Dynamic, flexible, functional, high-performance: how is the modern workspace changing? In the name of flexibility and engineering, recent projects from industry leaders look to provide an answer. Thanks to the impetus of smartworking, the classic workstation between monolithic filing cabinets and solid wood furniture is no more. Instead, we find pieces conceived to live the domestic space, readapted for offices both big and small. At the center of stylistic and functional explorations, sits the desk. Studied and designed on the typical lines and volumes of a traditional office table, recent models reflect the versatility of a new lifestyle. On one hand we have the addition of outlets and cables welcoming devices and hi-tech accessories, and on the other, the geometric expression of its parts reflecting the accuracy of a refined aesthetic. Two examples come in the new conference tables and desks from Pedrali and Et al. Between “T”-shaped supports and easel stands, we take a look at them here.
Proposed in various sizes, the Toa table from Pedrali features a designed by Robin Rizzini. Visually light and essential, it’s distinguished by a robust structure with a geometric and fluid form capable of supporting large surfaces that are perfect for the office. Toa’s signature element comes in its tapered bridge legs made of solid die-cast aluminum growing thinner at the base and expanding while moving up to create a “T” element supporting the top. Conceived to furnish a light office, an executive office, or even a domestic space thanks to its contained size and versatile forms, the table is flexible and modular in both length and width. To embrace the needs for distancing, it’s accessorized with the Toa Folding Screen: a sound-absorbing partition panel both light and foldable, it’s perfect to define and separate the spaces and sounds of any environment. Depending on the orientation of its doors, Toa can craft single U-shaped environments defined by a 1 meter wide workstation; an S-shaped configuration with two workstations one in front of the other; or an L-shaped layout to increase the workspace up to 1.5 meters in length. Using more modules, it’s also possible to create diverse layouts producing more workstations with a single table.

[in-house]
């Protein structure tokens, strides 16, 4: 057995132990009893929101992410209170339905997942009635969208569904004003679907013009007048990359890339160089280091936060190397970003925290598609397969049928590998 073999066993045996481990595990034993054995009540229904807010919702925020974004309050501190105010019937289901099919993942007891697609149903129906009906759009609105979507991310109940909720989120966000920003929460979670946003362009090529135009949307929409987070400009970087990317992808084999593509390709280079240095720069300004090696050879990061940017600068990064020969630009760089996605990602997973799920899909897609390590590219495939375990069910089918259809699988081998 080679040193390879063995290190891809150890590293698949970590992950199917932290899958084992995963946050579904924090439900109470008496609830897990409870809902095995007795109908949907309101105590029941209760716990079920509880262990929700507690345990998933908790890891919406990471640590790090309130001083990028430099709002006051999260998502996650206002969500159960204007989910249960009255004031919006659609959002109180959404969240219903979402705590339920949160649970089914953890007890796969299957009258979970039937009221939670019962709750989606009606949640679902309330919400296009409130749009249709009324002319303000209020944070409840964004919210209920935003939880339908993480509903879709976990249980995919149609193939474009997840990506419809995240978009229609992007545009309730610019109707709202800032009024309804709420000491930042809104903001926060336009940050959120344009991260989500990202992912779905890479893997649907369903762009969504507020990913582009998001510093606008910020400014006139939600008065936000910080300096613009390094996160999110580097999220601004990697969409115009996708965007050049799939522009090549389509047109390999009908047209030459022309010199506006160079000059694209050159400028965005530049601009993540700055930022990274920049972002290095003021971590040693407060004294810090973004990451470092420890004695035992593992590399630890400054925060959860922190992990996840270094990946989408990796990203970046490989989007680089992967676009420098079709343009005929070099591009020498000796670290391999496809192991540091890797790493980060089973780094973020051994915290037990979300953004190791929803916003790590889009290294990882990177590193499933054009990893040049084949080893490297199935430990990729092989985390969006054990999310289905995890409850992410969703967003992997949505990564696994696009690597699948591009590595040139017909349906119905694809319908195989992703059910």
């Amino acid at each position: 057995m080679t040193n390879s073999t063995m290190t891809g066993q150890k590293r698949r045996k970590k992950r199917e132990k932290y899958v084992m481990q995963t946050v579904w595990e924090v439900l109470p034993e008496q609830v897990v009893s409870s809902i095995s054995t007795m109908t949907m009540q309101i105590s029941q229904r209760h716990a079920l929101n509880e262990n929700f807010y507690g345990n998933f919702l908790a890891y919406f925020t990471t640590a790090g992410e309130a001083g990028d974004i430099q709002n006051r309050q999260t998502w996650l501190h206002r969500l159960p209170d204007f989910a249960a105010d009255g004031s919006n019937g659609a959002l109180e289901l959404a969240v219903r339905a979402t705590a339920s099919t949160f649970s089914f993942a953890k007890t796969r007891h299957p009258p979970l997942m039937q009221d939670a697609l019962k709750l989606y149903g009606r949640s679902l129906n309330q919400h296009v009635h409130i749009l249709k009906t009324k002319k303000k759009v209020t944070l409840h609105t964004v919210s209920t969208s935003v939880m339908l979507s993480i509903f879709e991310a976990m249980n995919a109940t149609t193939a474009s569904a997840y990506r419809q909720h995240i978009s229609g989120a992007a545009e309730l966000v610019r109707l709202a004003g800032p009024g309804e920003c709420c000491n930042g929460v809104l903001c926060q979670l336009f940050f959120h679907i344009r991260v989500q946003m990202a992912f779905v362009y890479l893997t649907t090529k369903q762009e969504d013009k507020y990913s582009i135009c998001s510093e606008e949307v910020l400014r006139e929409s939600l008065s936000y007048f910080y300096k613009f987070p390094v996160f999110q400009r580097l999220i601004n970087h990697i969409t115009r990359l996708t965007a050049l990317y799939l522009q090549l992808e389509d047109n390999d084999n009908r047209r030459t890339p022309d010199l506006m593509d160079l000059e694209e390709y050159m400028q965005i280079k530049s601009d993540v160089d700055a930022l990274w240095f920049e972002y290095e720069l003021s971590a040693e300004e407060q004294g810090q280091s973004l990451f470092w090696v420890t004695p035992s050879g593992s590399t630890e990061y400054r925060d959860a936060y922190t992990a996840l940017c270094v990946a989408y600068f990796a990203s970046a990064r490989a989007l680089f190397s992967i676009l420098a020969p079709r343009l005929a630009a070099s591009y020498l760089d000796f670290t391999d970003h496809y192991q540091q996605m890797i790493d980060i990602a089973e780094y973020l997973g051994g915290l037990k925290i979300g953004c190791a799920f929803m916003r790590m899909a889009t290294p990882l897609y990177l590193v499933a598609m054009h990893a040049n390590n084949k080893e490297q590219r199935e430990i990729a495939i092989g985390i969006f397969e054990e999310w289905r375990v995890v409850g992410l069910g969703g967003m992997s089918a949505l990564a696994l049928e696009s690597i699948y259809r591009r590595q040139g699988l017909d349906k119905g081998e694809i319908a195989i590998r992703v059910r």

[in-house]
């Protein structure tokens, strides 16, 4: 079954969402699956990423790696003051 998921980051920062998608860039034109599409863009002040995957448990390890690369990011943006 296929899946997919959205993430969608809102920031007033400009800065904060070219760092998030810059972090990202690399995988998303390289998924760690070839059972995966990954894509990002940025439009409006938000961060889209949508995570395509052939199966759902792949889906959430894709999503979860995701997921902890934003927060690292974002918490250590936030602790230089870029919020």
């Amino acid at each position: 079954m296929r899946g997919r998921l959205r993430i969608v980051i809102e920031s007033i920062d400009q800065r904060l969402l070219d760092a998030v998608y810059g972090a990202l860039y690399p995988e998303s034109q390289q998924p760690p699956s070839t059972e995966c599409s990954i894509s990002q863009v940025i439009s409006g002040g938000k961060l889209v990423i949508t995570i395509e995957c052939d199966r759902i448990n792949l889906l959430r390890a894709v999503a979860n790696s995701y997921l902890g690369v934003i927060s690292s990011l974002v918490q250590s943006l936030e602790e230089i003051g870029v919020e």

“An easel is an anonymous object, a silent servant that has always helped humans in their activities. It’s an essential tool made of a few elements that work effectively to make an architectural object that supports a surface,” explains Francesco Faccin, the designer behind the Harvey table from Et al. “Over the years, I’ve seen easels of every shape and material. Wooden easels in carpenters’ workshops, metal easels in joinery workshops, bronze easels in foundries, bamboo easels in Nairobi’s slums, and other types of easels to hold the marble in place in quarries, in artists’ studios, lute-makers’ workshops and architectural firms. A versatile object that gives life to thousands of interpretations while remaining discreet yet functional.” The Milanese designer born in 1977 articulates the classic easel into a pragmatic supporting element with an electrical supply, acting as a charging base for devices and hi-tech technologies adapted to contemporary work areas and flexible residential spaces. The schuko outlets and two USB sockets power PCs, cameras and telephones, but also coffee machines or toasters for the perfect lunch break.